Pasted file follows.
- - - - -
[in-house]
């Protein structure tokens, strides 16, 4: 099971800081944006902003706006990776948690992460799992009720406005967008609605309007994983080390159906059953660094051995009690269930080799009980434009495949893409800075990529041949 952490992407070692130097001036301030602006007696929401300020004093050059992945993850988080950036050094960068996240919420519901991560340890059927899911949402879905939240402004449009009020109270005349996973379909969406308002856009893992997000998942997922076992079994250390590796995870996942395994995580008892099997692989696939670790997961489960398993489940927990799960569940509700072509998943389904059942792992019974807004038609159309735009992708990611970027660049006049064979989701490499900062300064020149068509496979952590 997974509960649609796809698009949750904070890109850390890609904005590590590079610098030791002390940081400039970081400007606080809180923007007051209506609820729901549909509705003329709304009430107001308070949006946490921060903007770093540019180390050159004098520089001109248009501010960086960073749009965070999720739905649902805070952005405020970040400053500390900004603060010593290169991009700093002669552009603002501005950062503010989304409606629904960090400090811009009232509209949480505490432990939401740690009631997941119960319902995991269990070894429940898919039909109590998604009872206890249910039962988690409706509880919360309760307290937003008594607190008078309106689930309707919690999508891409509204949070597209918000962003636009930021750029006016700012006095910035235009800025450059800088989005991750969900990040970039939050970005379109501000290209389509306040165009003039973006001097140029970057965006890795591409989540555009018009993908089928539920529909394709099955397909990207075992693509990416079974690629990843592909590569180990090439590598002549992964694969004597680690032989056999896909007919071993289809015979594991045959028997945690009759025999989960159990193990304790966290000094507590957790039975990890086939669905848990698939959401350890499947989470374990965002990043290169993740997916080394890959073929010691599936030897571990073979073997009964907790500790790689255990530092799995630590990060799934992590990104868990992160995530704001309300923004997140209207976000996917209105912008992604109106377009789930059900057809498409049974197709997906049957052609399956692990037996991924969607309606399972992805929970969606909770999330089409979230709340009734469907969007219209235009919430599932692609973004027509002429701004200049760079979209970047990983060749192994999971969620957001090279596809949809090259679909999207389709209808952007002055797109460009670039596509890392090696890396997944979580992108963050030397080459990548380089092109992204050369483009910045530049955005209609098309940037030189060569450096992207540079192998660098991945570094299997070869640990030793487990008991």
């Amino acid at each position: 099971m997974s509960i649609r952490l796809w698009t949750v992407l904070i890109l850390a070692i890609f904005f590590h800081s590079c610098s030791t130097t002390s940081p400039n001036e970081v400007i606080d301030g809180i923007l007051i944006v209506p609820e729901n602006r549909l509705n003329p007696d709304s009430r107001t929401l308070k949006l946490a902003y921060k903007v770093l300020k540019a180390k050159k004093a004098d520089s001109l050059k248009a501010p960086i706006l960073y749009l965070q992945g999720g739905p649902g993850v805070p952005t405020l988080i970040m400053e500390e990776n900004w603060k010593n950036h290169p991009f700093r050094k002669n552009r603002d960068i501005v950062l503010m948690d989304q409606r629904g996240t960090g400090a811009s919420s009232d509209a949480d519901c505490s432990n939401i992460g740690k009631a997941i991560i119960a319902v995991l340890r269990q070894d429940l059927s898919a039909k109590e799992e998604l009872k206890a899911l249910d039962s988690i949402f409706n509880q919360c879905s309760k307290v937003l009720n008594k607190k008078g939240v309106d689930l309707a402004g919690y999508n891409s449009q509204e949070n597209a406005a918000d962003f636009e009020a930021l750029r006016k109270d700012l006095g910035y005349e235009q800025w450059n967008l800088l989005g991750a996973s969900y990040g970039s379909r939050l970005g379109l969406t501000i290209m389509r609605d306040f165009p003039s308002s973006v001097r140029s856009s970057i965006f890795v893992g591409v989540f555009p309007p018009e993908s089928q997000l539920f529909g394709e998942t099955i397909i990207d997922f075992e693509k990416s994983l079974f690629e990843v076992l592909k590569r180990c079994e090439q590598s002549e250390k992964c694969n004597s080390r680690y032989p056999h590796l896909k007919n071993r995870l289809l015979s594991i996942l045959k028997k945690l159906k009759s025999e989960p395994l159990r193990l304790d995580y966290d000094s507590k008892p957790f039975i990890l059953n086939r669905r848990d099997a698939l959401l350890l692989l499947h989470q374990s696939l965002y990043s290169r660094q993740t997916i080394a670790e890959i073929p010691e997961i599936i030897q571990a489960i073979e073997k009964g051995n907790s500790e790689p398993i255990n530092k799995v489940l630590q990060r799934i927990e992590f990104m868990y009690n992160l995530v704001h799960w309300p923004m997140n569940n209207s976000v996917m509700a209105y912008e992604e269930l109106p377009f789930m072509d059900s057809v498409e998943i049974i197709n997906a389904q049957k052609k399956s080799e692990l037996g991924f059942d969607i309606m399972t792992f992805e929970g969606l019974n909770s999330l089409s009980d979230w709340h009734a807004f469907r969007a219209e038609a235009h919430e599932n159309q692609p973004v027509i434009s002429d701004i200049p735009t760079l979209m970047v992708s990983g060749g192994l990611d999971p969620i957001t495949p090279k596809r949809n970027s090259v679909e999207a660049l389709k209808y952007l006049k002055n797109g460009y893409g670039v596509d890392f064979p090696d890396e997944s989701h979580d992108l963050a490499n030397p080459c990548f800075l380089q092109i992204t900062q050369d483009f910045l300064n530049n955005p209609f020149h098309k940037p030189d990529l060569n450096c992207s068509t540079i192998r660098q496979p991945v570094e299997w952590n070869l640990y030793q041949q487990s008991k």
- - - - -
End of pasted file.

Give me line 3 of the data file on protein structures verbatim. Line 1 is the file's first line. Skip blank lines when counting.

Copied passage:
């Amino acid at each position: 099971m997974s509960i649609r952490l796809w698009t949750v992407l904070i890109l850390a070692i890609f904005f590590h800081s590079c610098s030791t130097t002390s940081p400039n001036e970081v400007i606080d301030g809180i923007l007051i944006v209506p609820e729901n602006r549909l509705n003329p007696d709304s009430r107001t929401l308070k949006l946490a902003y921060k903007v770093l300020k540019a180390k050159k004093a004098d520089s001109l050059k248009a501010p960086i706006l960073y749009l965070q992945g999720g739905p649902g993850v805070p952005t405020l988080i970040m400053e500390e990776n900004w603060k010593n950036h290169p991009f700093r050094k002669n552009r603002d960068i501005v950062l503010m948690d989304q409606r629904g996240t960090g400090a811009s919420s009232d509209a949480d519901c505490s432990n939401i992460g740690k009631a997941i991560i119960a319902v995991l340890r269990q070894d429940l059927s898919a039909k109590e799992e998604l009872k206890a899911l249910d039962s988690i949402f409706n509880q919360c879905s309760k307290v937003l009720n008594k607190k008078g939240v309106d689930l309707a402004g919690y999508n891409s449009q509204e949070n597209a406005a918000d962003f636009e009020a930021l750029r006016k109270d700012l006095g910035y005349e235009q800025w450059n967008l800088l989005g991750a996973s969900y990040g970039s379909r939050l970005g379109l969406t501000i290209m389509r609605d306040f165009p003039s308002s973006v001097r140029s856009s970057i965006f890795v893992g591409v989540f555009p309007p018009e993908s089928q997000l539920f529909g394709e998942t099955i397909i990207d997922f075992e693509k990416s994983l079974f690629e990843v076992l592909k590569r180990c079994e090439q590598s002549e250390k992964c694969n004597s080390r680690y032989p056999h590796l896909k007919n071993r995870l289809l015979s594991i996942l045959k028997k945690l159906k009759s025999e989960p395994l159990r193990l304790d995580y966290d000094s507590k008892p957790f039975i990890l059953n086939r669905r848990d099997a698939l959401l350890l692989l499947h989470q374990s696939l965002y990043s290169r660094q993740t997916i080394a670790e890959i073929p010691e997961i599936i030897q571990a489960i073979e073997k009964g051995n907790s500790e790689p398993i255990n530092k799995v489940l630590q990060r799934i927990e992590f990104m868990y009690n992160l995530v704001h799960w309300p923004m997140n569940n209207s976000v996917m509700a209105y912008e992604e269930l109106p377009f789930m072509d059900s057809v498409e998943i049974i197709n997906a389904q049957k052609k399956s080799e692990l037996g991924f059942d969607i309606m399972t792992f992805e929970g969606l019974n909770s999330l089409s009980d979230w709340h009734a807004f469907r969007a219209e038609a235009h919430e599932n159309q692609p973004v027509i434009s002429d701004i200049p735009t760079l979209m970047v992708s990983g060749g192994l990611d999971p969620i957001t495949p090279k596809r949809n970027s090259v679909e999207a660049l389709k209808y952007l006049k002055n797109g460009y893409g670039v596509d890392f064979p090696d890396e997944s989701h979580d992108l963050a490499n030397p080459c990548f800075l380089q092109i992204t900062q050369d483009f910045l300064n530049n955005p209609f020149h098309k940037p030189d990529l060569n450096c992207s068509t540079i192998r660098q496979p991945v570094e299997w952590n070869l640990y030793q041949q487990s008991k």